They say there are only good drivers in Afghanistan: all the bad ones are lying at the bottom of mountain gorges.
For lack of choice, road transport was the most popular means of travel among journalists who worked in Afghanistan in 2001 and 2002, despite all the dangers involved: some of our colleagues were killed on the road, quite a few were robbed. The key to survival was in choosing the right driver, the right vehicle, and the right tactics of travel. As to the latter, I preferred to move from Point A to Point B in an inconspicuous car without accompanying vehicles in the belief large convoys attracted the attention of potential attackers who were after “rich” journalists. It was also important to have special passes, or maktub, that helped alleviate problems when passing through numerous checkpoints. Along with friendly exchanges of greetings and smiles and occasionally purely symbolic bakshish, these passes, signed by “important” officials, impressed war-weary soldiers, many of whom, I suspect, could not even read. The catch was not to show a maktub signed by one warlord when entering the territory controlled by his rival.
The first driver who worked with my colleague and me during our September-October 2001 assignment was called Mullah. His real name was longer, but we shortened it a bit to make it easier to pronounce. The nickname also reflected his religious zeal. A native of the Panjsher Valley, Mullah stopped his clunky twenty-year-old Soviet-made Volga sedan at specified times of the day to pray, which was a nuisance, of course, but we respected his faith. He also was a good family man, giving all the cash we paid for his services to his wife, which appeared to be the usual practice in Afghanistan. I asked Mullah if he ever kept some of the money in his “secret” pocket for his personal needs, which would be normal in most other societies. He understood what I meant, but said “no”. I believed him.
The Volga, still produced in Russia although motorists have since long dismissed it as a pre-historic vehicle, proved to be reliable in Afghanistan’s extreme conditions.
The only road in the Panjsher Valley was very dangerous – not because of robbers, but because it was narrow, just enough for one car, and because of rocks that kept falling from mountain slopes. Occasionally, the rocks hit vehicles; invariably, they blocked traffic for hours.
Once a group of journalists nearly fell into the ravine when their car overturned on the Panjsher road. The group included Alan, a reporter with a leading financial publication, who thus lost all his gear and had to look for a new laptop computer, the most essential tool of his trade, at a local bazaar. He succeeded in finding for a mere fifty dollars a pretty used-up notebook, which happened to contain Al-Qaida’s database, so Alan, being a true patriot, handed the computer over to a proper authority and had to continue to scribble notes on plain paper.
In October 2001, upon completing our tour of duty in Afghanistan, two of my colleagues and myself embarked on the most difficult journey home. The distance between Jabal os-Saraj, Parvan Province, and Feyzabad in Badakhshan was a mere 300 kilometers, but it took us four days to cover it, plus another day of riding from Feyzabad to Dasht-I-Qala on the border with Tajikistan, the final stopover on the way home for most journalists. Our driver was a definitely good one since he had survived Afghan roads for the past twenty years. His name was Fidah, pronounced as Fido, which inspired some hope. He also had a loyal assistant, or klinar, from the English word “cleaner,” who helped him on the road with many chores, like adding water to the ancient Toyota’s leaking radiator from every pond and river on the way, which was one of the reasons the journey was so long. Sometimes we wished we never started the safar, but there was no way back. And no cars back either.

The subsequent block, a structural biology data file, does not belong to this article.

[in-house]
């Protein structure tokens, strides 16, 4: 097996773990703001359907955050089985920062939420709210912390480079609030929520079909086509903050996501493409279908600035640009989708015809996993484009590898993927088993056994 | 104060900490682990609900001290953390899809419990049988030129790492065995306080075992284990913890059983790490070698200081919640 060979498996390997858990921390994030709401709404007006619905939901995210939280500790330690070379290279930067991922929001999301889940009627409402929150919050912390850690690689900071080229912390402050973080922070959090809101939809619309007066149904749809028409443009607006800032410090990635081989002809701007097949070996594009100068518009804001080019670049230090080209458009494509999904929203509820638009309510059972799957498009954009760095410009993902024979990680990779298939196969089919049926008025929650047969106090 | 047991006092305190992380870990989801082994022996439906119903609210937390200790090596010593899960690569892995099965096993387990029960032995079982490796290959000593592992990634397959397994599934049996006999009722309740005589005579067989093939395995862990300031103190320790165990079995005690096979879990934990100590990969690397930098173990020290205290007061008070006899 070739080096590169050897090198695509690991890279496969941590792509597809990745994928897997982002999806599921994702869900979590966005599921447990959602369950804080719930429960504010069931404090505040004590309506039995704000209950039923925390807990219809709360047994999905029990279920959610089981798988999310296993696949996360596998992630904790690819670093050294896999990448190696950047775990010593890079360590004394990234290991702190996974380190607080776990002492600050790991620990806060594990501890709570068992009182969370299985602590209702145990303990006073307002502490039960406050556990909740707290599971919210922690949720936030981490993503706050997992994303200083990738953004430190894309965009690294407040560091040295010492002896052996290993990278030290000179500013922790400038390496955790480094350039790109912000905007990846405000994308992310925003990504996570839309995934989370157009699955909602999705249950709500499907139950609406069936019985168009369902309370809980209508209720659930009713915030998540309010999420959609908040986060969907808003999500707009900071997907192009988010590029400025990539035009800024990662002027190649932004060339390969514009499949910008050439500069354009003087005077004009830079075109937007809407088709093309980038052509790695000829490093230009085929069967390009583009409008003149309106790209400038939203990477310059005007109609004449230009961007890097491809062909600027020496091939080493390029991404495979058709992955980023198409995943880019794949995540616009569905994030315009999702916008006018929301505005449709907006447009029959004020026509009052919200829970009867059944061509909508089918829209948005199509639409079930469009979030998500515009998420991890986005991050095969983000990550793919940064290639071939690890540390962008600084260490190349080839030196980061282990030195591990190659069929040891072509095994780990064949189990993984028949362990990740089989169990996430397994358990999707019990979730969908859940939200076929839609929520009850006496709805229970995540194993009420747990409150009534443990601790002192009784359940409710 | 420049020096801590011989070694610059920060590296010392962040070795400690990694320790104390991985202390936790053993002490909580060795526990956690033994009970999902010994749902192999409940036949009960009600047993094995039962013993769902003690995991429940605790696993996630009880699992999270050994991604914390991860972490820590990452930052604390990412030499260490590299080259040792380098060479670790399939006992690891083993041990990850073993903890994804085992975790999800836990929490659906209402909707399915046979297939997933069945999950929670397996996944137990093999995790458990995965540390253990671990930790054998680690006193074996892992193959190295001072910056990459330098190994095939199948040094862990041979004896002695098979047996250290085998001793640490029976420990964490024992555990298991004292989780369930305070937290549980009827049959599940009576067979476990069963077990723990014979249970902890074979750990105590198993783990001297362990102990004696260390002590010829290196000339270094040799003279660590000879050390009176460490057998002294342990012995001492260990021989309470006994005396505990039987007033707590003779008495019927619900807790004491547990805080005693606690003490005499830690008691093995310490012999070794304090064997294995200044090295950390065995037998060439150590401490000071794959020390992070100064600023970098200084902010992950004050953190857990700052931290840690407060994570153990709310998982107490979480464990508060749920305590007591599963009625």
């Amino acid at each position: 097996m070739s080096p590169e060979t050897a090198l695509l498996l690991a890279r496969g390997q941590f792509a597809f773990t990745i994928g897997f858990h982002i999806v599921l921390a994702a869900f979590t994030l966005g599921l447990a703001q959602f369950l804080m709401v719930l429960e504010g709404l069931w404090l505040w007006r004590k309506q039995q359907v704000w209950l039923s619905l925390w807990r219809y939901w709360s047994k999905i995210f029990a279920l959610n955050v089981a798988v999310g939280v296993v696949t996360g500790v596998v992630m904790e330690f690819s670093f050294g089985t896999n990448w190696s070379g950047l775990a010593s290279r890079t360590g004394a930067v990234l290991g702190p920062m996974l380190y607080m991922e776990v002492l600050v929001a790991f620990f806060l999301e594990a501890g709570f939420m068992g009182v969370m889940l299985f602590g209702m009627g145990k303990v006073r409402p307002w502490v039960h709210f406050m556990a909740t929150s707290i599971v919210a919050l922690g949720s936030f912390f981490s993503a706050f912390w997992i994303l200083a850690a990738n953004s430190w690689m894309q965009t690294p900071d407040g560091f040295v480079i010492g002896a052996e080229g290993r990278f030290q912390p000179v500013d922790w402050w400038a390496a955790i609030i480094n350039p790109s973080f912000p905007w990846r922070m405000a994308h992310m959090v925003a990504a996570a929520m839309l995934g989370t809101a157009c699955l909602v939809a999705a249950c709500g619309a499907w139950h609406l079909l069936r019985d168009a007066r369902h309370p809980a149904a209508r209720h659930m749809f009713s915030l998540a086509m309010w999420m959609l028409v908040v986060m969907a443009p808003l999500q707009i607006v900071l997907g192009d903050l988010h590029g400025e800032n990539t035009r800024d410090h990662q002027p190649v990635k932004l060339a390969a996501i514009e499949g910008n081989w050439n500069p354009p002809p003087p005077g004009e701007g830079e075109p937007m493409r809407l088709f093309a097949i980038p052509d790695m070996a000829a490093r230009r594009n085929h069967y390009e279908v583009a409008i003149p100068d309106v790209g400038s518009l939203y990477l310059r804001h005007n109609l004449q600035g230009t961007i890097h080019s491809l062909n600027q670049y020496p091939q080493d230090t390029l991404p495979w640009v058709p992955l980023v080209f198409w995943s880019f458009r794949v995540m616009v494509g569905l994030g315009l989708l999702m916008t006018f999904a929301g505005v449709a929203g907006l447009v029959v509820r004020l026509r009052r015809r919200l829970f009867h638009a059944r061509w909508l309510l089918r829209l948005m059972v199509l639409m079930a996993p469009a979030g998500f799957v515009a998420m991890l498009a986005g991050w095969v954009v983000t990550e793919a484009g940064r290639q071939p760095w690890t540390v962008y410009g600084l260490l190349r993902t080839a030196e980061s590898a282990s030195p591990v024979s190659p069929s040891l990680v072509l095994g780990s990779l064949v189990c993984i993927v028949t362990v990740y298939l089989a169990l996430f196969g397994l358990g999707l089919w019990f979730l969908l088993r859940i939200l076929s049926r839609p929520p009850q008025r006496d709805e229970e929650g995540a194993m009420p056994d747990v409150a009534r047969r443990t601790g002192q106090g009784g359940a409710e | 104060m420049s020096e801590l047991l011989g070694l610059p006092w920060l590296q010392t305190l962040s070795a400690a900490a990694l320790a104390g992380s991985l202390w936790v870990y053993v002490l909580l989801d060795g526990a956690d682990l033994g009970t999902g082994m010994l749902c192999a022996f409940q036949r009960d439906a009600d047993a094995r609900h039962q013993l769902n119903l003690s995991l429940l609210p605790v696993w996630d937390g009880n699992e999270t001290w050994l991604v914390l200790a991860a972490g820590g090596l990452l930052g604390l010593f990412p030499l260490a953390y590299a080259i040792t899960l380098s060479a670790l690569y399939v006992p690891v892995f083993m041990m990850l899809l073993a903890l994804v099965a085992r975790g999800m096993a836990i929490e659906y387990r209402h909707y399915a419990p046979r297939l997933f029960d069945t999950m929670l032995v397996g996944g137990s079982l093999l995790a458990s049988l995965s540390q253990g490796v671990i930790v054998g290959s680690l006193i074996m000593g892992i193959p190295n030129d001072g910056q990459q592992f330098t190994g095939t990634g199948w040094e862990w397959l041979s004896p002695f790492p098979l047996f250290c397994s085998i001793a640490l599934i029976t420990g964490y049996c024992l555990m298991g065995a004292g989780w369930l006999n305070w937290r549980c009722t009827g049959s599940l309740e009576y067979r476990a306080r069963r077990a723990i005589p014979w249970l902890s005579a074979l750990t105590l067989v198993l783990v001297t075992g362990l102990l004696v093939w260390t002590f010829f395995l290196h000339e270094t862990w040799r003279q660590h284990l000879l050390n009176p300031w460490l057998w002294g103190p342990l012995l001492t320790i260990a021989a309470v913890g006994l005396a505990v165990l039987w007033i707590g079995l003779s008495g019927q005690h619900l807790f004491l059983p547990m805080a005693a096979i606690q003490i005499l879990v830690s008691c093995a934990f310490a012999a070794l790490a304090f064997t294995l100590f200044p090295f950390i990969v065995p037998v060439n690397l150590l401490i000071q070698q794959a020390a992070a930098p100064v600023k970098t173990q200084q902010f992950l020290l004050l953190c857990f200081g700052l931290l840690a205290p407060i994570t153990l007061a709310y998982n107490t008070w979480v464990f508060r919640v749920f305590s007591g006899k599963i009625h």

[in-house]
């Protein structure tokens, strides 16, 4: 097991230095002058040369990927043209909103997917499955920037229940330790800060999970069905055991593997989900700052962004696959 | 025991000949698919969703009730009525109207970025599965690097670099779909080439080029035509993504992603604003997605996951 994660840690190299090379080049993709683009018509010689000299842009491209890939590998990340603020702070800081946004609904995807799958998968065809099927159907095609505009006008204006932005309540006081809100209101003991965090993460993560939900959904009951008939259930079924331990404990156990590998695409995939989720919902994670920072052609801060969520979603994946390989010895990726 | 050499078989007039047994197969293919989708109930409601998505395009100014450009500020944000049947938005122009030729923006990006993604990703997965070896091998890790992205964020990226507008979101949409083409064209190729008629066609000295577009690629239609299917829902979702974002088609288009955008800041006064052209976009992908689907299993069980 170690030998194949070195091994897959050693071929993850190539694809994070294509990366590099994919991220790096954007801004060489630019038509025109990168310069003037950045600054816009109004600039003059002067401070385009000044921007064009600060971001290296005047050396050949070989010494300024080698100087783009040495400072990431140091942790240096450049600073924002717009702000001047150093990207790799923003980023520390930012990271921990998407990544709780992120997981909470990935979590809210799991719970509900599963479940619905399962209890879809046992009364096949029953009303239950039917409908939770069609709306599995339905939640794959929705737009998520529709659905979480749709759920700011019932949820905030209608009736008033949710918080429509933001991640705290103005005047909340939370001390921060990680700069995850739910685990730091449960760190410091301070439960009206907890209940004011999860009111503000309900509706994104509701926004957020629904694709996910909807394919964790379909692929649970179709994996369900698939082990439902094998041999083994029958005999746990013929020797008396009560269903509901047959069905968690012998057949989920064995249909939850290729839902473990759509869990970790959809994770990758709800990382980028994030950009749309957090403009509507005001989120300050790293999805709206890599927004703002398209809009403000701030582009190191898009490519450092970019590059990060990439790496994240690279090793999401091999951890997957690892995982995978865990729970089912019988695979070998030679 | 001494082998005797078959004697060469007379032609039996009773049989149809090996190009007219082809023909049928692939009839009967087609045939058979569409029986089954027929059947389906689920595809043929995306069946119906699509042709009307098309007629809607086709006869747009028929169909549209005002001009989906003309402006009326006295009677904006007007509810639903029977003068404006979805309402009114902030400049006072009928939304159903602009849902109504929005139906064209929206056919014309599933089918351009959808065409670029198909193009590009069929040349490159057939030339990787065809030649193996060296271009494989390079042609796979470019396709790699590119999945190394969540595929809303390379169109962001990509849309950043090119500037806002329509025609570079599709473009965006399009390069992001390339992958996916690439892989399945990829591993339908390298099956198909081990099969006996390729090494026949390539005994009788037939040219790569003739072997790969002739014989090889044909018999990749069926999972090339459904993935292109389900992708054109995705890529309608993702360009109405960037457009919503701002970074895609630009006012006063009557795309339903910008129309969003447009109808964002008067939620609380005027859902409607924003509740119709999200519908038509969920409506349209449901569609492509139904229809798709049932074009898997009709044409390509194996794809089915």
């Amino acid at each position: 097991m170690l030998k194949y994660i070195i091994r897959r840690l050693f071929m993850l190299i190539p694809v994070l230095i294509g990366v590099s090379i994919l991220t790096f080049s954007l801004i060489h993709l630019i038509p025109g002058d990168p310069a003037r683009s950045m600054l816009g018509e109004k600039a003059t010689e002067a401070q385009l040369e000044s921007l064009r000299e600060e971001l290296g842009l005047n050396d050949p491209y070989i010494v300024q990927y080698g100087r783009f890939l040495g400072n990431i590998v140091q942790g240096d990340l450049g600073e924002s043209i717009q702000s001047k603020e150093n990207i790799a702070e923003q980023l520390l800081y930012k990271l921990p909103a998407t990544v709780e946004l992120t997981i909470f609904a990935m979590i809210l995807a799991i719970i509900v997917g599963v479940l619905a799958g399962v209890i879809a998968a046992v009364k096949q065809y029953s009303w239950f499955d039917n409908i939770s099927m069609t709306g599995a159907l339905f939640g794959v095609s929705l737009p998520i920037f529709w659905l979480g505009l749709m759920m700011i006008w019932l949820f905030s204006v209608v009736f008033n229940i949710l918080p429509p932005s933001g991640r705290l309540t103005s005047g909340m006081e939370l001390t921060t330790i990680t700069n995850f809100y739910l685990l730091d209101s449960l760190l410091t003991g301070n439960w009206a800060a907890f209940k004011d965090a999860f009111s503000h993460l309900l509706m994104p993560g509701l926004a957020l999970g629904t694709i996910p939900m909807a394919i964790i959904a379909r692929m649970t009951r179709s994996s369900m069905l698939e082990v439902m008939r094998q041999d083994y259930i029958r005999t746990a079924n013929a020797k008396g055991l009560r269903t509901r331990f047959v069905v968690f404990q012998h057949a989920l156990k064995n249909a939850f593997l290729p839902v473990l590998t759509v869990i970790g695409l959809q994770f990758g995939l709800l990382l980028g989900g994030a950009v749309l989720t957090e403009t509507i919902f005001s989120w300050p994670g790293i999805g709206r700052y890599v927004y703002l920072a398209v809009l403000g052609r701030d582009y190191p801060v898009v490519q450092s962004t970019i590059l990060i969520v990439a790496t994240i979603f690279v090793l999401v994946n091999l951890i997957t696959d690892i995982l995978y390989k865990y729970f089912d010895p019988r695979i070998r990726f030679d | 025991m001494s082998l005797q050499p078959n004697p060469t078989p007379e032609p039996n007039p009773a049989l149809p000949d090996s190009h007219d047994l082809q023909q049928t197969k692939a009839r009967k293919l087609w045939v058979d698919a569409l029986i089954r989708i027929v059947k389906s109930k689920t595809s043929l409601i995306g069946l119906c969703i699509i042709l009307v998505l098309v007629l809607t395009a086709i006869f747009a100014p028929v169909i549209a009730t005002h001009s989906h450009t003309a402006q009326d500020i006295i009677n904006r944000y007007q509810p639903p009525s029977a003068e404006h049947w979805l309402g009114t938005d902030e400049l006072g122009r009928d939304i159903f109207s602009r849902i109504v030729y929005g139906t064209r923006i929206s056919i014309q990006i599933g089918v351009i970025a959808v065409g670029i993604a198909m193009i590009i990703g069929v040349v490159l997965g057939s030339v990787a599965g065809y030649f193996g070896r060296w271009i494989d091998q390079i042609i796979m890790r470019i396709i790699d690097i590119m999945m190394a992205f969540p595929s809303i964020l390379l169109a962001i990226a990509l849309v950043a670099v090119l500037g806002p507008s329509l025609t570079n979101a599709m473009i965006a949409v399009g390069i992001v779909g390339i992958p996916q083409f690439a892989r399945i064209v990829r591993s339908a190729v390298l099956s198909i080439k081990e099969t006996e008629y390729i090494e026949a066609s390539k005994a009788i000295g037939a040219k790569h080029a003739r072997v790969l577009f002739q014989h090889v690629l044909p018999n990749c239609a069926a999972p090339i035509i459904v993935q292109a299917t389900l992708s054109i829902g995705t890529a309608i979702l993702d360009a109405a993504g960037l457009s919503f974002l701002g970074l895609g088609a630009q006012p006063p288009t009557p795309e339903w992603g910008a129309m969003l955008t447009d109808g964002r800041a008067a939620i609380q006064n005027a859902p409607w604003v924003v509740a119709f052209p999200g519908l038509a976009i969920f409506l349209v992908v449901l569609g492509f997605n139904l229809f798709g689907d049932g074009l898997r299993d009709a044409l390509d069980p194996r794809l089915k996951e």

Our Toyota pickup broke down in the first half hour after we struck a deal. Not to worry, Fidah said, “It’s only a cardan shaft.” Crestfallen, we entered a local restaurant to drink tea and ponder on our unenviable fate. Fidah was an entrepreneurial guy: apart from three reporters in the cab, he had several more passengers traveling “second class” with our gear on the loading platform. One of the passengers was an antiques dealer who met in the restaurant a man whom he owned some money and the two started a fight. Our dealer knocked his opponent down, but our spirits dropped even further. With such travel companions and a few thousand dollars in our wallets, we certainly risked our lives, as people were killed in Afghanistan for much, much less.
I was traveling with Sasha the cameraman and Khurshet, a Tajik reporter and translator from Dushanbe. Both had been extremely enthusiastic about the trip, but now their mood changed. I was masochistically pleased with the goings-on. But before we even finished our tea, Fidah came up to say the car was ready. I felt cheated. We didn’t even have time to inspect the shopping strip on the main street – I just managed to click my camera once.
Saying we hit the road would be an exaggeration. There was no road to hit. Sometimes we rode along river beds, crossing dilapidated bridges, and giving way to huge trucks with Northern Alliance soldiers and arms shipments.
Russian-made KAMAZ and Ural trucks were the only heavy-duty vehicles that were able to withstand Afghan roads or lack thereof, for which they justly deserved the superlative “super” that was painted on almost every truck we met on the way.
The worst experience was spending a cold night in what looked like a cow shed at the height of 5,000 meters above sea level. Of course, we had warm sleeping bags, but we had to share a straw-covered mud floor with a dozen of other travelers. That was some company. There was a man who looked like a highway robber; there was a man with two portable satphone handsets – all that in the middle of nowhere. There were others, equally weird and therefore potentially dangerous. There were no women. Fidah stayed with us, but his klinar spent the night in the car to guard our equipment. We hardly slept at all, and when the day finally broke, we were happy to get back into our Toyota.